Wednesday 18 November 2009

The Wisdom of Hawker's Pot #3

We are all made of stars, but some of us are looking in the gutter.

Crashaw's Diary (part vii)

Thursday 17th November

A Mr Hardacre visiting. Mr Hardacre is very taken with the latest scientific ideas of Darwin and Wallace, and expatiated on them to us over tea. However, as time went on we found it hard to shift him from his single subject. Whatever we talked about, were it cabbages, horses, even members of our congregation, he returned always to his burden that everything exists solely to breed copies of itself. Even the beautiful canna lily that Margaret brought in became a text for him, and he informed us that its sole purpose was to produce more lilies, and that this was how evolution moved on. “Oh, fie,” cried Mr Jenkins, “you would not leave a single thing in the world beautiful for its own sake!” I rather agreed with him.

After tea, I accompanied the Miss Milligans home. It was already twilight, the road was shadowy and the first stars were out. Suddenly we heard the clear call of an owl from a dark clump of trees across the road. “That owl,” I said, “has only one thing on its mind. It called simply to attract a mate.” “For shame, Mr Crashaw,” said the older Miss Milligan, “you have quite gone over to Mr Hardacre’s side.” However, I insisted: “That is the sole reason it called out. To wit, to woo.”

I swung my stick in the gloom and felt the day had turned out rather well, after all. Without another word, the Miss Milligans trudged on through the twilight.

Thursday 5 November 2009

The Wisdom of Hawker's Pot #2

The Police Force are sometimes accused of over-reacting, but never the Fire Brigade.

Crashaw's Diary (part vi)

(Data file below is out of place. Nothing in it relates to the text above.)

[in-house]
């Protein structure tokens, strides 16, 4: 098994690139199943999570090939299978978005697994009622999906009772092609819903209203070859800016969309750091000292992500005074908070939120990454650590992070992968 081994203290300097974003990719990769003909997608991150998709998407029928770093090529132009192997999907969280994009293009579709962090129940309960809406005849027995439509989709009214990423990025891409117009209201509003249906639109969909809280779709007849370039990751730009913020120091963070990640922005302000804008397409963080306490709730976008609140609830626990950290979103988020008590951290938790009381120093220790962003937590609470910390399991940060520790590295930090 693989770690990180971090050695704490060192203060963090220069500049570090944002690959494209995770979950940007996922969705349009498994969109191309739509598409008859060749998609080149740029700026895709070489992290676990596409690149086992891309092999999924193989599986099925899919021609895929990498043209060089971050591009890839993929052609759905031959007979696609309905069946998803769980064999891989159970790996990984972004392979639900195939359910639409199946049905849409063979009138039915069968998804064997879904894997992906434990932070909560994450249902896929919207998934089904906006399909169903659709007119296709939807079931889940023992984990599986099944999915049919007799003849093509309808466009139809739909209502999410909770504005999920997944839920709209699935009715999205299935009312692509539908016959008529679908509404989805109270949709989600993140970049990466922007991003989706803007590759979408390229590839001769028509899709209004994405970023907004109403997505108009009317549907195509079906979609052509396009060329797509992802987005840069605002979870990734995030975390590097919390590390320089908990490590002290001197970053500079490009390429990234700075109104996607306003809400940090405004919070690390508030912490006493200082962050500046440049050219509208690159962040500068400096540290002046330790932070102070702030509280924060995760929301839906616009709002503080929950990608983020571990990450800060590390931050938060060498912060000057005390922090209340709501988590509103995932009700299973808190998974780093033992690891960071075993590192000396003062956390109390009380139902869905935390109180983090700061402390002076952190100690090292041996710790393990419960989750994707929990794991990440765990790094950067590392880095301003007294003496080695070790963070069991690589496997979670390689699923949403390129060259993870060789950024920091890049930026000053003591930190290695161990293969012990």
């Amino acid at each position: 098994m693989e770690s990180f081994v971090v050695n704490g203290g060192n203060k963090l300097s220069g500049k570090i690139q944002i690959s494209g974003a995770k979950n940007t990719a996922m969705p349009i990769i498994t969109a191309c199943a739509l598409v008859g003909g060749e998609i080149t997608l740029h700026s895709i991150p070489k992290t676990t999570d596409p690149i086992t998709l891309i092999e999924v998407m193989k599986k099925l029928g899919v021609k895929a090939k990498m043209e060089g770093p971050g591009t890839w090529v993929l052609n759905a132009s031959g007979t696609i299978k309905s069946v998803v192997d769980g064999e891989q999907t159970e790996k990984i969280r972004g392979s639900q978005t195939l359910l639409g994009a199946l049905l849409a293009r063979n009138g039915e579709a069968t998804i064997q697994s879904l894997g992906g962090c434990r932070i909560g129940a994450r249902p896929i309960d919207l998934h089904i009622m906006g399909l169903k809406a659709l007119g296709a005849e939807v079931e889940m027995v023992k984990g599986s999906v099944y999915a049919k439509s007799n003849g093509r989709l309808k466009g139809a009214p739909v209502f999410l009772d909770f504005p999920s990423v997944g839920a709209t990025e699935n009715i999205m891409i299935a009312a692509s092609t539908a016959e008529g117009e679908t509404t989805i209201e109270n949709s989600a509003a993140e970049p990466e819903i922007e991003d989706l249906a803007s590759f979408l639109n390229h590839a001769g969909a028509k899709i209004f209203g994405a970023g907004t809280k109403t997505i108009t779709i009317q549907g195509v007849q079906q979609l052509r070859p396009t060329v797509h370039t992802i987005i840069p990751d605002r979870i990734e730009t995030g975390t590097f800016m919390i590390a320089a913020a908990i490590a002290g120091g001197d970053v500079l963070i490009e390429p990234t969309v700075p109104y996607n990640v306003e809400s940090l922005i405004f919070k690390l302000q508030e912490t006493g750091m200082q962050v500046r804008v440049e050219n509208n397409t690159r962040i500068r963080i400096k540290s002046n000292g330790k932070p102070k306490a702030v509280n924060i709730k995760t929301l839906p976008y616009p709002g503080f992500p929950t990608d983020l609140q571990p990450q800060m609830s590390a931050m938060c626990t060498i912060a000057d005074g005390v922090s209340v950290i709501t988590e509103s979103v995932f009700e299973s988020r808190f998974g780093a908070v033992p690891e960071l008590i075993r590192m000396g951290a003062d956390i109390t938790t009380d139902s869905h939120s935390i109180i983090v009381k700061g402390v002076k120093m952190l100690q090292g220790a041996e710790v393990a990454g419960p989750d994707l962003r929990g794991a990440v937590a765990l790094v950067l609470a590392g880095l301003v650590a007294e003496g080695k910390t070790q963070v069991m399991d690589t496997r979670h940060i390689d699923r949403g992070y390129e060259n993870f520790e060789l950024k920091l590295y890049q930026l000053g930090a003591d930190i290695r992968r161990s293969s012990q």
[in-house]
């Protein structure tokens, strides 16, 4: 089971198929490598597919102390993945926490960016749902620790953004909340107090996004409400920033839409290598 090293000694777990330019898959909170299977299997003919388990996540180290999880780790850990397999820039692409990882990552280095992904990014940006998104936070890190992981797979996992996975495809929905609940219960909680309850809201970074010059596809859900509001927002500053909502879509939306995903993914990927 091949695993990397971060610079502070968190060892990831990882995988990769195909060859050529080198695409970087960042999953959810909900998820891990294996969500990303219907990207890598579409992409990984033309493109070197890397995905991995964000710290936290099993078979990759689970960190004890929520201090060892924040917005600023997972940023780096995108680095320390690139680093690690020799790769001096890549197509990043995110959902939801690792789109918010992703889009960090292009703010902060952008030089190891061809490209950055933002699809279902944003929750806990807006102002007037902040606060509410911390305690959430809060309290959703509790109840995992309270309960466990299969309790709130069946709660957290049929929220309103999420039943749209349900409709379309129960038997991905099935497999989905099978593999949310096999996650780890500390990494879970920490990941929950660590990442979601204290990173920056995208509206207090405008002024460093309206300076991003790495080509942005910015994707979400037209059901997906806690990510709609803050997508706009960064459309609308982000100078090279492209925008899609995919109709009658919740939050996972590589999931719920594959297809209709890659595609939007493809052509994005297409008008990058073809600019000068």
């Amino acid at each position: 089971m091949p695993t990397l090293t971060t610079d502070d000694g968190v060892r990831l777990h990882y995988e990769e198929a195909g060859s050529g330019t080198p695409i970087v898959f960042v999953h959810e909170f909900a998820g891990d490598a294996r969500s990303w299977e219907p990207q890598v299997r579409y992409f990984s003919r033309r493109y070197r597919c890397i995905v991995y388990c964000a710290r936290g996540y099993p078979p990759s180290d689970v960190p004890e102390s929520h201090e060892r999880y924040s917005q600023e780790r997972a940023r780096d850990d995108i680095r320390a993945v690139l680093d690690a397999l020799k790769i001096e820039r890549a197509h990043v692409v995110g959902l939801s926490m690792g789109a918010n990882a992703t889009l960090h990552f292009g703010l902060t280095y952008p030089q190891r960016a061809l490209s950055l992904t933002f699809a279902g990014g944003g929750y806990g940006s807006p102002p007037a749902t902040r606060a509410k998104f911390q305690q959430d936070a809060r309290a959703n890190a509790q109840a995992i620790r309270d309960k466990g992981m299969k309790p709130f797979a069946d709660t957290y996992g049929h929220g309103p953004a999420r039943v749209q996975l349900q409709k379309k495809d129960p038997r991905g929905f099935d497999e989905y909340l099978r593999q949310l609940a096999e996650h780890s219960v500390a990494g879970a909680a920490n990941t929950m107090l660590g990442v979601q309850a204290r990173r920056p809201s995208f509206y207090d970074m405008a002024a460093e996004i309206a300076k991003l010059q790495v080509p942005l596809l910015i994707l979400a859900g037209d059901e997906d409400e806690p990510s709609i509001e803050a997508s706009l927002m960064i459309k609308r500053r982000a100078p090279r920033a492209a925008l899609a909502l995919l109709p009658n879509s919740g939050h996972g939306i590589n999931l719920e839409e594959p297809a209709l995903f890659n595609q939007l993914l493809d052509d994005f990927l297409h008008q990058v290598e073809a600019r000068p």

Tuesday, 1st November
On my way to C--- today I glanced in at the graveyard, and who should I see but Frank, apparently unconscious on a seat. All around him were hung the vivid hues of autumn, and the graveyard presented a most affecting scene, with the fallen leaves piled up thickly against the mouldering gravestones of the many generations who had found their final rest. The sun was bright and the air like glass, and as I approached Frank I was struck by how pale he looked. Hearing me draw near, he opened his eyes. “Three nights!” he exclaimed. “For three nights I have not slept. And all that time the final line eluded me.” I must have looked puzzled (indeed I was) for he continued: “The Sonnet from the Portuguese. Don’t you remember? You said I should write a new ending to it! And now I have it!” If I was impressed by his commitment to the ardours of his craft, then I was all the more impressed when he stood up and declaimed:

How do I love thee? Let me count the ways.
I love thee to the depth and breadth and height
My soul can reach, when feeling out of sight
For the ends of Being and ideal Grace.
I love thee to the level of everyday's
Most quiet need, by sun and candlelight.
I love thee freely, as men strive for Right;
I love thee purely, as they turn from Praise.
I love thee with the passion put to use
In my old griefs, and with my childhood's faith.
I love thee with a love I seemed to lose
With my lost saints -- and after my last breath
If God choose, shall love thee more in Heaven.
How many ways? I make that about seven.

I told Frank it certainly was an improvement.

As we were leaving I was reminded what an unaccountable fellow Frank is. He stopped for a moment and swished his cane dismissively as he cast his eye over the scene in the graveyard, the graves under a thick carpet of autumn leaves. “That lot,” he said, “they’re never going to achieve much, are they?”